Combustion Concepts / Commentary/Columns

Making a System Balance (Part 2)

March 6, 2013
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Last month’s article showed how to make a system balance when the material and heat balances were coupled. Our example was the use of oxygen enrichment on natural gas combustion for heating aluminum.[1] We used Excel’s Goal Seek tool twice to obtain system-balance closure. The details are in Excel workbook SysBalCalc.xlsx, which can be downloaded from www.industrialheating.com. The workbook has a template for calculating over 20 stream properties for the system for each change in %O2. This month, we extend the technique to calculate the energy saved by preheating the combustion air.[2-4]

 

    The air preheat system-balance calculation is more complex than for oxygen enrichment because of the presence of a recycling stream and the added recuperator heat exchanger. Goal Seek isn’t able to solve the equation sets for this example. Instead, we’ll need to use Excel’s Solver tool.

 

Calculational Strategy

The first task is to calculate the heat loss from the heat exchanger for the basis case, which we assume is directly proportional to the cooled stack gas temperature. We do this by calculating the heat effect of dropping the temperature of stream 4 from 800°C to 700°C. Table 1 of worksheet AirPreHeat of downloadable workbook at www.industrialheating.com/SysBalCalc2 has the details of this calculation. The heat effect is -60,156 kJ/minute, which means that the heat loss must be 60,156 kJ/minute to close the heat balance.

    An operator can raise the combustion-air temperature (stream 1") by increasing the flow of stream 1 from zero (basis case) while decreasing the flow of stream 1'. He must also lower the NG flow rate (stream 2) and the hot combustion airflow (stream 1") to maintain 118% stoichiometric condition. The heat-exchanger heat loss will decrease while the hot combustion gas temperature (stream 3) will increase. Only three of these dependent variables need be solved for because the others are related by simple cell formulae. The user enters a combustion air temperature >25°C and uses the worksheet template to find: the flow rate of NG; the burner hot gas temperature; and the cooled stack gas temperature. All other process variables will adjust based on cell formulae.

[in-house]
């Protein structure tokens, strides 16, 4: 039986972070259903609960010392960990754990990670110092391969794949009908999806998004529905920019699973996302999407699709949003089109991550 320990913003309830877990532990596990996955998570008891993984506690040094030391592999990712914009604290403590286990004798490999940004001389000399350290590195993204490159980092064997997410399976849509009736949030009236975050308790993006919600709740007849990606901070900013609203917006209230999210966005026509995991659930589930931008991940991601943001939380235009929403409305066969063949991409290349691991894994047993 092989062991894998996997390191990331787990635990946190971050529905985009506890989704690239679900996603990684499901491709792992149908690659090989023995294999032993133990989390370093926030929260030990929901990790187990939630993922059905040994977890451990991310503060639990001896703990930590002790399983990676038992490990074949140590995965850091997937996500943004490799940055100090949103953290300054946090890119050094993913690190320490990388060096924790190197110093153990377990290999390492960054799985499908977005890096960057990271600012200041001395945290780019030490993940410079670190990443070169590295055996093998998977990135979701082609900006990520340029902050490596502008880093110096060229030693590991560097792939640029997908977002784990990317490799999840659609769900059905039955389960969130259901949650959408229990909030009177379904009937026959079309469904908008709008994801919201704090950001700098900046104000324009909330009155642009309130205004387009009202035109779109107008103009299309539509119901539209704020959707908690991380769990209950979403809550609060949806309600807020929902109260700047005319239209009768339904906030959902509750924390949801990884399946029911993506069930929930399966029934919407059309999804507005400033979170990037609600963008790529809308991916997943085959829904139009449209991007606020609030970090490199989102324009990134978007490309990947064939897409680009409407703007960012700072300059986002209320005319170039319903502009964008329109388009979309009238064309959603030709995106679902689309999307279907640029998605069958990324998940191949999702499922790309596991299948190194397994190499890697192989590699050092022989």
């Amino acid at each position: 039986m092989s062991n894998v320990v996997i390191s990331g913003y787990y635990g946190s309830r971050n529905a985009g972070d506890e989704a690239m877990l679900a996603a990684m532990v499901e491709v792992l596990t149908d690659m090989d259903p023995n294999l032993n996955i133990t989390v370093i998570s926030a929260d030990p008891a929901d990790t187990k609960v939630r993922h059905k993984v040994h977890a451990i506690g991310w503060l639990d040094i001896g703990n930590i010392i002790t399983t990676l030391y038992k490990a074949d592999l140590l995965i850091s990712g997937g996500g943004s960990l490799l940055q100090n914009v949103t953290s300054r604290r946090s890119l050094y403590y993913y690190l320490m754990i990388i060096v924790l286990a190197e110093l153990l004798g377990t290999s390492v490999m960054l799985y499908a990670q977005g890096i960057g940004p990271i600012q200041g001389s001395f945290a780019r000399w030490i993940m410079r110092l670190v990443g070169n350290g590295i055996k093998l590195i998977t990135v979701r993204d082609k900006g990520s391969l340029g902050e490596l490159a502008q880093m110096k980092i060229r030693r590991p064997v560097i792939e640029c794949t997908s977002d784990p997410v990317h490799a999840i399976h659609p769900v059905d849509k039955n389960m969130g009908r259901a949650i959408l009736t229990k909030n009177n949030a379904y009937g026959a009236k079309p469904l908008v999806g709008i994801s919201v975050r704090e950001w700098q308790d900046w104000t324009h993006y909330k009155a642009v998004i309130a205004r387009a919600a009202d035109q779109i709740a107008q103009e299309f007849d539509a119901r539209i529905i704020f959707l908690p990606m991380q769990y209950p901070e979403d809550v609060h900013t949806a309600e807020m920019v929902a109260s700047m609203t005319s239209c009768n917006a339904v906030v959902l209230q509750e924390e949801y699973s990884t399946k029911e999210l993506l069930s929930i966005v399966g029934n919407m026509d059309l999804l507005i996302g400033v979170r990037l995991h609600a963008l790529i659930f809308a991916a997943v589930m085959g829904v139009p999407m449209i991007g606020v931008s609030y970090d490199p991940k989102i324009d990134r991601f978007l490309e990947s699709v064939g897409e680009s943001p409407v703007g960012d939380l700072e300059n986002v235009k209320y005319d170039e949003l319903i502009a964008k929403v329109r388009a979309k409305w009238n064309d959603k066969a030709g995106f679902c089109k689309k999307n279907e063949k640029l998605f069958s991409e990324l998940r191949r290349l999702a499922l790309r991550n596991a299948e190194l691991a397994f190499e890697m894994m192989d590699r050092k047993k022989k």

Excel’s Solver tool can solve multiple non-linear equation sets, so it’s perfect for this example. If you haven’t used Solver before, make sure it’s installed, and consult your Excel guidebook for advice on how to use it. We have three heat-balance equation sets to solve: overall system, burner and heat exchanger. The Solver scenario is saved in worksheet AirPreHeat. Just change the air-preheat temperature to some value >25°C, open Solver and click on the Solve button. This procedure could be automated for operator convenience.

 

Results

Table 1 shows the results of calculations made at the basis case and four different air-preheat temperatures. For air preheated to 300°C (572°F), the NG flow decreased by 27% over the basis case. The actual airflow rate increases because it enters hotter, but the STP flow decreases as expected. We can now compare the energy savings obtained from air preheat versus oxygen enrichment. For example, decreasing NG flow by 14% requires an air-preheat temperature of 150°C, or air enriched to 30% O2. IH

 

References

1. Arthur Morris, “Making a System Balance, Part 1”, Industrial Heating, February 2013.

2. http://goo.gl/tDat3

3. http://goo.gl/LeyzE

4. http://goo.gl/T3ZQp

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